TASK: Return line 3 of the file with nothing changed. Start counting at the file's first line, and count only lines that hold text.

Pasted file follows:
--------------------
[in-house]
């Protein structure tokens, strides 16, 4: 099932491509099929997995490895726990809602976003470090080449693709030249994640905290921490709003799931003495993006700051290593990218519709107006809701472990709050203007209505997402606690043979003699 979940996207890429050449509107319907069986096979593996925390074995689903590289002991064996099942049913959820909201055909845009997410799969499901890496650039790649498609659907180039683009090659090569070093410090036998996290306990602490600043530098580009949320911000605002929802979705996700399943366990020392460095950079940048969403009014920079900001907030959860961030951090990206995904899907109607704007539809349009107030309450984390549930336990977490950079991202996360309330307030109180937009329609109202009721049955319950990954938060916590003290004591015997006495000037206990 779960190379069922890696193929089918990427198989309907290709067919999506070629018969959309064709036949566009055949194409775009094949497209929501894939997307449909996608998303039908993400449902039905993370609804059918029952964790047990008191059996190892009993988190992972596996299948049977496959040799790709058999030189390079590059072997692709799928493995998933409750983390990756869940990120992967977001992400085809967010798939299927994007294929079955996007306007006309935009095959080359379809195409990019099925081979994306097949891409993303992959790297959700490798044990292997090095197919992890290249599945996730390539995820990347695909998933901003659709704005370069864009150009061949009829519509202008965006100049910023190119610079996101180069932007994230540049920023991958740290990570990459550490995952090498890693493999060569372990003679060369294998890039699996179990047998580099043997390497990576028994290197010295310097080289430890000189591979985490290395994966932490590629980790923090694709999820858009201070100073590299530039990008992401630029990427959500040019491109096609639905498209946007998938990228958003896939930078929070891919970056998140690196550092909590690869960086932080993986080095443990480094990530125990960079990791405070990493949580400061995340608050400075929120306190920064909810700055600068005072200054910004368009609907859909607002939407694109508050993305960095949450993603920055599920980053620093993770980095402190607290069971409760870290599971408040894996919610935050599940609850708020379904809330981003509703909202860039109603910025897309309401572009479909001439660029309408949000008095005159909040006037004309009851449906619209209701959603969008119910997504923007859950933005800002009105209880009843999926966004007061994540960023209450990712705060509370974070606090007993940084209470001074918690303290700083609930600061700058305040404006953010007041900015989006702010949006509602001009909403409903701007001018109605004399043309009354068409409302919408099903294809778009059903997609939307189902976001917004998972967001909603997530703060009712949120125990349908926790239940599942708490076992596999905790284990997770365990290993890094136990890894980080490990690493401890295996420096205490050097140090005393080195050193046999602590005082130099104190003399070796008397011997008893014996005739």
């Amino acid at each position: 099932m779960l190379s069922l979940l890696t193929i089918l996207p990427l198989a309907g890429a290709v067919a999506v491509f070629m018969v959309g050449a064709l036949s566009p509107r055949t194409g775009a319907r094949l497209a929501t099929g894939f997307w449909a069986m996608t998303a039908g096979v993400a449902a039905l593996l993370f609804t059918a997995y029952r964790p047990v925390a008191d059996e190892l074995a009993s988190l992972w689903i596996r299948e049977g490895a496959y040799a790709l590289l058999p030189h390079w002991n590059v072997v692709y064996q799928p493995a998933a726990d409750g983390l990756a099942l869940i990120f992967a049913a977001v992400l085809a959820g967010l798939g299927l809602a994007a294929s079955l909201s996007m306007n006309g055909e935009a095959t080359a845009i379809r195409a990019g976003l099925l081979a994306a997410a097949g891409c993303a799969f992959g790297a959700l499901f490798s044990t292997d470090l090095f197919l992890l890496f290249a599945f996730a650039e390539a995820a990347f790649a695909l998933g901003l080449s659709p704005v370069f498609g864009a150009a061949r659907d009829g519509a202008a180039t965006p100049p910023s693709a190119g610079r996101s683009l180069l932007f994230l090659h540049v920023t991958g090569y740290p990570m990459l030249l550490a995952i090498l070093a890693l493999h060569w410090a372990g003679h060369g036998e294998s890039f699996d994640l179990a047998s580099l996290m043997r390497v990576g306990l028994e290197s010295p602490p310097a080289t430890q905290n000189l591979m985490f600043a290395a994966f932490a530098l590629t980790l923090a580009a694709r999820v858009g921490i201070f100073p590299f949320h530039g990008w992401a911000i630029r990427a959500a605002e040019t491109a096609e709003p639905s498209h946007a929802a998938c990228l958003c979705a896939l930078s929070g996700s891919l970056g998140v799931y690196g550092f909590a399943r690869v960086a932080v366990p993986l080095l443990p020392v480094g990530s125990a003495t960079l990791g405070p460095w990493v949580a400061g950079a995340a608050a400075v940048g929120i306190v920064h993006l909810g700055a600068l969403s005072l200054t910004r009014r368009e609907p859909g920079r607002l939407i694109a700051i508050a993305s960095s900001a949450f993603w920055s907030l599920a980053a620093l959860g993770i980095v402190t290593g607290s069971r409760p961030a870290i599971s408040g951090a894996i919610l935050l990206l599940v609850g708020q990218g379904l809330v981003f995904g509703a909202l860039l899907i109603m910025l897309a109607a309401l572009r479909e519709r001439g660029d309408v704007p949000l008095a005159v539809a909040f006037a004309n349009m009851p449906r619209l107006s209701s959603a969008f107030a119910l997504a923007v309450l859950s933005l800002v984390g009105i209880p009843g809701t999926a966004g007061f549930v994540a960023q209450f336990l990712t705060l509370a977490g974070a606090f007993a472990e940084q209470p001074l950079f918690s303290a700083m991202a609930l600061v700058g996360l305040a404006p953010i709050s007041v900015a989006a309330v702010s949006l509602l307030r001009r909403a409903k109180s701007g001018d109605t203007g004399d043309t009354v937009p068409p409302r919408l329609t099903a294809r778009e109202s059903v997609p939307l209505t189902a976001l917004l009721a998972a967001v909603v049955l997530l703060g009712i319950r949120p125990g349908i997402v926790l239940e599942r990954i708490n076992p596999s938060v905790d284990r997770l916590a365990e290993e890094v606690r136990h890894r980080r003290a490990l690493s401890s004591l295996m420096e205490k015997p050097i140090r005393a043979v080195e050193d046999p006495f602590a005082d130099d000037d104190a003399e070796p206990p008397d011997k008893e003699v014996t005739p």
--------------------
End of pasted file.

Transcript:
């Amino acid at each position: 099932m779960l190379s069922l979940l890696t193929i089918l996207p990427l198989a309907g890429a290709v067919a999506v491509f070629m018969v959309g050449a064709l036949s566009p509107r055949t194409g775009a319907r094949l497209a929501t099929g894939f997307w449909a069986m996608t998303a039908g096979v993400a449902a039905l593996l993370f609804t059918a997995y029952r964790p047990v925390a008191d059996e190892l074995a009993s988190l992972w689903i596996r299948e049977g490895a496959y040799a790709l590289l058999p030189h390079w002991n590059v072997v692709y064996q799928p493995a998933a726990d409750g983390l990756a099942l869940i990120f992967a049913a977001v992400l085809a959820g967010l798939g299927l809602a994007a294929s079955l909201s996007m306007n006309g055909e935009a095959t080359a845009i379809r195409a990019g976003l099925l081979a994306a997410a097949g891409c993303a799969f992959g790297a959700l499901f490798s044990t292997d470090l090095f197919l992890l890496f290249a599945f996730a650039e390539a995820a990347f790649a695909l998933g901003l080449s659709p704005v370069f498609g864009a150009a061949r659907d009829g519509a202008a180039t965006p100049p910023s693709a190119g610079r996101s683009l180069l932007f994230l090659h540049v920023t991958g090569y740290p990570m990459l030249l550490a995952i090498l070093a890693l493999h060569w410090a372990g003679h060369g036998e294998s890039f699996d994640l179990a047998s580099l996290m043997r390497v990576g306990l028994e290197s010295p602490p310097a080289t430890q905290n000189l591979m985490f600043a290395a994966f932490a530098l590629t980790l923090a580009a694709r999820v858009g921490i201070f100073p590299f949320h530039g990008w992401a911000i630029r990427a959500a605002e040019t491109a096609e709003p639905s498209h946007a929802a998938c990228l958003c979705a896939l930078s929070g996700s891919l970056g998140v799931y690196g550092f909590a399943r690869v960086a932080v366990p993986l080095l443990p020392v480094g990530s125990a003495t960079l990791g405070p460095w990493v949580a400061g950079a995340a608050a400075v940048g929120i306190v920064h993006l909810g700055a600068l969403s005072l200054t910004r009014r368009e609907p859909g920079r607002l939407i694109a700051i508050a993305s960095s900001a949450f993603w920055s907030l599920a980053a620093l959860g993770i980095v402190t290593g607290s069971r409760p961030a870290i599971s408040g951090a894996i919610l935050l990206l599940v609850g708020q990218g379904l809330v981003f995904g509703a909202l860039l899907i109603m910025l897309a109607a309401l572009r479909e519709r001439g660029d309408v704007p949000l008095a005159v539809a909040f006037a004309n349009m009851p449906r619209l107006s209701s959603a969008f107030a119910l997504a923007v309450l859950s933005l800002v984390g009105i209880p009843g809701t999926a966004g007061f549930v994540a960023q209450f336990l990712t705060l509370a977490g974070a606090f007993a472990e940084q209470p001074l950079f918690s303290a700083m991202a609930l600061v700058g996360l305040a404006p953010i709050s007041v900015a989006a309330v702010s949006l509602l307030r001009r909403a409903k109180s701007g001018d109605t203007g004399d043309t009354v937009p068409p409302r919408l329609t099903a294809r778009e109202s059903v997609p939307l209505t189902a976001l917004l009721a998972a967001v909603v049955l997530l703060g009712i319950r949120p125990g349908i997402v926790l239940e599942r990954i708490n076992p596999s938060v905790d284990r997770l916590a365990e290993e890094v606690r136990h890894r980080r003290a490990l690493s401890s004591l295996m420096e205490k015997p050097i140090r005393a043979v080195e050193d046999p006495f602590a005082d130099d000037d104190a003399e070796p206990p008397d011997k008893e003699v014996t005739p």